This audiobook, narrated by Adjoa Andoh, reminds me of happy childhood memories of being read to.
Cover Image: The Cleverness of Ladies by Alexander McCall Smith and narrated by Adjoa Andoh.
Many of us have happy childhood memories of being read to, and that pleasure might carry into adulthood for some and be necessary for others.
Talking Books were first produced in the USA in the 1930s for people who are visually impaired. Modern versions of these began to emerge in the 80s and have increased in popularity and become less costly. So while there is nothing new about listening to someone read a story, it is a pleasure we can now indulge in more often.
McCall Smith’s books have been translated into more than 40 languages and some 50 million of his books are in circulation. Many of these books are available as audio books, including The Cleverness of Ladies which is a collection of five short stories written by McCall Smith (especially for World Book Day a few years ago).
The pleasure of listening to Adjoa Andoh reading these stories can hardly be exaggerated. She is one of Britain’s best known actors, and won ‘Audio Book of the Year’ for narrating another of McCall Smith’s books: Tea Time for the Traditionally Built. Her talent enhances the writing the same way that good acting enhances a play.
However while traditional-book reviews abound, independent reviews of audio books are much scarcer. Perhaps this is because the words in an audiobook are identical to those in the printed book and all there is to say beyond the book review is how well, or badly, it has been narrated. But to get the best from an audio book, the narrator must offer something special; this is what Andoh contributes so brilliantly to The Cleverness of Ladies. Her voice changes not only with each of the five stories in the collection but with each character. She can personify a ‘lady detective’ in Botswana, an Italian farmer, an overbearing Dutch restaurateur, a shy immigrant and, in the story called Namaquland Daisies, the person dubbed ‘the Captain’.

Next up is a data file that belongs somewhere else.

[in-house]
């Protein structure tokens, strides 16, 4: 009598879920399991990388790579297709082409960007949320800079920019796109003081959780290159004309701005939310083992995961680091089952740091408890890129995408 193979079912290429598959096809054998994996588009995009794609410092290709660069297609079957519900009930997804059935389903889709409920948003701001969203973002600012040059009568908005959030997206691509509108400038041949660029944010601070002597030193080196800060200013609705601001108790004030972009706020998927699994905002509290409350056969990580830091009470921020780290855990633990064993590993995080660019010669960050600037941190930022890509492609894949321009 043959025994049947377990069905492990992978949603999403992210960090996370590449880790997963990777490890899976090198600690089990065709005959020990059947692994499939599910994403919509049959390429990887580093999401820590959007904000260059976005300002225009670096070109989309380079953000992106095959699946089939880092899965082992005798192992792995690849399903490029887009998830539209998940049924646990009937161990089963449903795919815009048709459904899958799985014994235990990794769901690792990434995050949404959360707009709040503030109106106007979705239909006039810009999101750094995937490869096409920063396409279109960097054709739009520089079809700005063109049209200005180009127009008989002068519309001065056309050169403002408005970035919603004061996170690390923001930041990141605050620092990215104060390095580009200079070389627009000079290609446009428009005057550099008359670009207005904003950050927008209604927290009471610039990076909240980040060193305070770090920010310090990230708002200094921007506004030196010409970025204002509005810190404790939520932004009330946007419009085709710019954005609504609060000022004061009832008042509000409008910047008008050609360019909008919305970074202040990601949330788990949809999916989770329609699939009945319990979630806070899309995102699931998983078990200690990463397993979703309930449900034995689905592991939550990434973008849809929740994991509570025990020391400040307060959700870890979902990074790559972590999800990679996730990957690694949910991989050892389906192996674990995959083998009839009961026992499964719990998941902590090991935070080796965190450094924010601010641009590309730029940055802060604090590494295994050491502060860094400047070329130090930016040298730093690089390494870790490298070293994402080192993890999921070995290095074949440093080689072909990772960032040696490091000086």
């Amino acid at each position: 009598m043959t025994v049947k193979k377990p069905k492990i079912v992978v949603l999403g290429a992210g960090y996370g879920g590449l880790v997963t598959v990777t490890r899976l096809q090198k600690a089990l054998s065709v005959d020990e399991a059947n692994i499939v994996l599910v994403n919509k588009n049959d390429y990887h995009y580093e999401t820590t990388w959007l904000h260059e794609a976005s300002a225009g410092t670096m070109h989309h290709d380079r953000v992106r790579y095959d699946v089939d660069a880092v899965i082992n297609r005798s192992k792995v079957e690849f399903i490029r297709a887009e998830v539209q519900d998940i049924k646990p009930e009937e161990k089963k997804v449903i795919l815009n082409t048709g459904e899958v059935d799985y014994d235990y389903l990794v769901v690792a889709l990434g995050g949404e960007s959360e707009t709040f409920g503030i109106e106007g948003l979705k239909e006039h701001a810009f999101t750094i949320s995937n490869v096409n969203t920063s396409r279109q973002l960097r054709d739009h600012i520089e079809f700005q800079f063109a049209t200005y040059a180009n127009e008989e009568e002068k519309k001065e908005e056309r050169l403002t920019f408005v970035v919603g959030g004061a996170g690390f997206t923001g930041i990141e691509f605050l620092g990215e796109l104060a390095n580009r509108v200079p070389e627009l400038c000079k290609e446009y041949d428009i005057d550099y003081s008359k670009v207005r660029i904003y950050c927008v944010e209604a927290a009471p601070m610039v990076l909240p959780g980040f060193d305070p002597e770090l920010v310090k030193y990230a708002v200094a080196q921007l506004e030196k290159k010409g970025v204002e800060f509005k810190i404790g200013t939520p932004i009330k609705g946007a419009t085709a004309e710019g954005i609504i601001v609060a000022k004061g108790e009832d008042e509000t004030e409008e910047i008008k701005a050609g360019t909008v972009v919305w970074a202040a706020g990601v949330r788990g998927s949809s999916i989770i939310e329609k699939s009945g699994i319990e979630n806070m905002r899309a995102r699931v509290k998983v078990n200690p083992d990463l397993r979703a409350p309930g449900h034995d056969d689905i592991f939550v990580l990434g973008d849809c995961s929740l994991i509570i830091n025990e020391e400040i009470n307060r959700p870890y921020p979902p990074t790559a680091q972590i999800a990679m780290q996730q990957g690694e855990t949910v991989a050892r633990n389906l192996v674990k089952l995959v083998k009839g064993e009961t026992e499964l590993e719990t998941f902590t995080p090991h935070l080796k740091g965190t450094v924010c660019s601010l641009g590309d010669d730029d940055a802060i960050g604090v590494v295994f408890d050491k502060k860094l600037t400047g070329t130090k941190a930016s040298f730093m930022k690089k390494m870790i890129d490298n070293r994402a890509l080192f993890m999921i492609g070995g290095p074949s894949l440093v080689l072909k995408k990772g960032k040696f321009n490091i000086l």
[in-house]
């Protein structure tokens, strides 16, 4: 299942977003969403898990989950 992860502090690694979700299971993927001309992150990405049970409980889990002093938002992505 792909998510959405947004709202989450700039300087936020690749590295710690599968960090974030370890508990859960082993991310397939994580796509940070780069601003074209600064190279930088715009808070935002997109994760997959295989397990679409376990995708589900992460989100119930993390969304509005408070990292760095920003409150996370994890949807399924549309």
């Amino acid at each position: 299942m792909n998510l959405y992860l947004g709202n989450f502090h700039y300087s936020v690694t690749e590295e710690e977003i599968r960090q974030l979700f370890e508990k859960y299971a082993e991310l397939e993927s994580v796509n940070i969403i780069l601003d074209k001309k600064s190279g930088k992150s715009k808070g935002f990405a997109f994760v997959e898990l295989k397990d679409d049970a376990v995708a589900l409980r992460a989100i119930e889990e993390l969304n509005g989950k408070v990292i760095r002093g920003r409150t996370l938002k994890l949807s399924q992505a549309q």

While all the the stories exhibit McCall Smith’s inimitable style, that is the only similarity between them. His most charming story features a woman who organises an amateur orchestra during the second world war. Unquestionably his most unusual story is Namaquland Daisies which is, surprisingly for this author, a very subtle murder story. It is worth listening to more than once.
But a word of warning. There are free audio books readily available on the internet with the quality of narration ranging from acceptable to atrocious. Even audio books available for purchase sometimes have only adequate narrators, so it pays to listen to a sample narration before deciding to invest in one. But such caution is not required for The Cleverness of Ladies.
4 ½ stars out of 5
The Cleverness of Ladies
Written by: Alexander McCall Smith
Narrated by: Adjoa Andoh
Length: 2 hrs and 5 mins
Release Date: 2012
Publisher: Whole Story Audiobooks
First published on
What the stars mean?
- Five stars: Exceptional, unforgettable, a must see
- Four and a half stars: Excellent, definitely worth seeing
- Four stars: Accomplished and engrossing but not the best of its kind
- Three and a half stars: Good, clever, well made, but not brilliant
- Three stars: Solid, enjoyable, but unremarkable or flawed
- Two and half stars: Neither good nor bad, just adequate
- Two stars: Not without its moments, but ultimately unsuccessful
- One star: Awful, to be avoided
- Zero stars: Genuinely dreadful, bad on every level